Title: Michael Vey: The Prisoner of Cell 25 Series: Michael Vey #1
Author: Richard Paul Evans
Genre: Teen Superhero
Ratings: Craft—4, Content—3,
Overall—3.7 out of 5 stars
Two teens try to hide their powers from the underworld group seeking to exploit them.
Excerpt from “Chopsticks and Spiders,” Chapter 1 of Michael Vey: The Prisoner of Cell 25:
“Have you found the last two?” The voice on the phone was angry and coarse, like the sound of car tires over broken glass.
“Not yet,” the well-dressed man on the other end of the phone replied. “Not yet. But we believe we’re close—and they still don’t know that we’re hunting them.”
“You believe you’re close?”
“They’re two children among a billion—finding them is like finding a lost chopstick in
“Is that what you want me to tell the board?”
“Remind the board that I’ve already found fifteen of the seventeen children. I’ve put out a million-dollar bounty on the last two, we’ve got spiders crawling the Web, and we have a whole team of investigators scanning global records for their whereabouts. It’s just a matter of time before we find them—or they step into one of our traps.”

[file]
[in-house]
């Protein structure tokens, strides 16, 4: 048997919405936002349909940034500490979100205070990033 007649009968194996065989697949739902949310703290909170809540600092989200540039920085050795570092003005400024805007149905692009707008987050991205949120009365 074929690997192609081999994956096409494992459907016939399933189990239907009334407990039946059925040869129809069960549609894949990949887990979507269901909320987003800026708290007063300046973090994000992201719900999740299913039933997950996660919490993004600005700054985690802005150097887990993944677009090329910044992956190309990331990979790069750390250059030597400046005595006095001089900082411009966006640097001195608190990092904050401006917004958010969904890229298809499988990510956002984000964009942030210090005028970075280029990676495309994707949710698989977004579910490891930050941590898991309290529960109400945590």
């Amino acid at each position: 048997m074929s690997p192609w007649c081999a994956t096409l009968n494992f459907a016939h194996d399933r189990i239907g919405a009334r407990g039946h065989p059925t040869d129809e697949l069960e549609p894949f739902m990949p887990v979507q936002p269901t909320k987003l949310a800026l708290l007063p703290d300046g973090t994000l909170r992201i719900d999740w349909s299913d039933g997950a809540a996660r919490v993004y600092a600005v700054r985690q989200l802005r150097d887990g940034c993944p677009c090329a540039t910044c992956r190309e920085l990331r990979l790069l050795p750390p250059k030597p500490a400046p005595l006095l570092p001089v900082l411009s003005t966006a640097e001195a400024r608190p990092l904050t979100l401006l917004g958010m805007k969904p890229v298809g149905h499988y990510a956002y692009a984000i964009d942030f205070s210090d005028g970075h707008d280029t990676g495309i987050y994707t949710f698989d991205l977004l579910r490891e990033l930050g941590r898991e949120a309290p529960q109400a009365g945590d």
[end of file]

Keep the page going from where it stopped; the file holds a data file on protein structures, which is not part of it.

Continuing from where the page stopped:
Craft: Michael Vey: The Prisoner of Cell 25 is an interesting twist of a tale on the common and very popular superhero lore.
So while this novel doesn’t stick out in the crowd as anything spectacular, it does provide a fun premise in the same vein as X-men. Added to this is a likeable cast of characters with some interesting dynamics occurring between those characters.
The story does start out a bit slow for my taste, and the plot is slightly predictable (no really unexpected twists). But neither does it bore. Rather, Michael Vey: The Prisoner of Cell 25 offers an entertaining plot brought to a climax that I thoroughly enjoyed as all the various elements snapped together in a satisfying way.
Combined with clean prose and a good narrator voice, this book offers a fun afternoon read.
Content: As I often find, the content of Michael Vey: The Prisoner of Cell 25 mirrors its crafting. So while this novel offers no grand insights into life and the world, I also appreciated the themes of loyalty and not compromising one’s integrity—themes very much needed in our world.
In other areas of common concern, the supernatural powers are given a scientific explanation, and there is some violence, about the amount and type you would normally find in a superhero story.
Summary: While Michael Vey: The Prisoner of Cell 25 isn’t a story I fell in love with, it is a solid and entertaining read. Those who like superhero stories may especially find this an enjoyable read.
Ratings: Craft—4, Content—3, Overall—3.7 out of 5 stars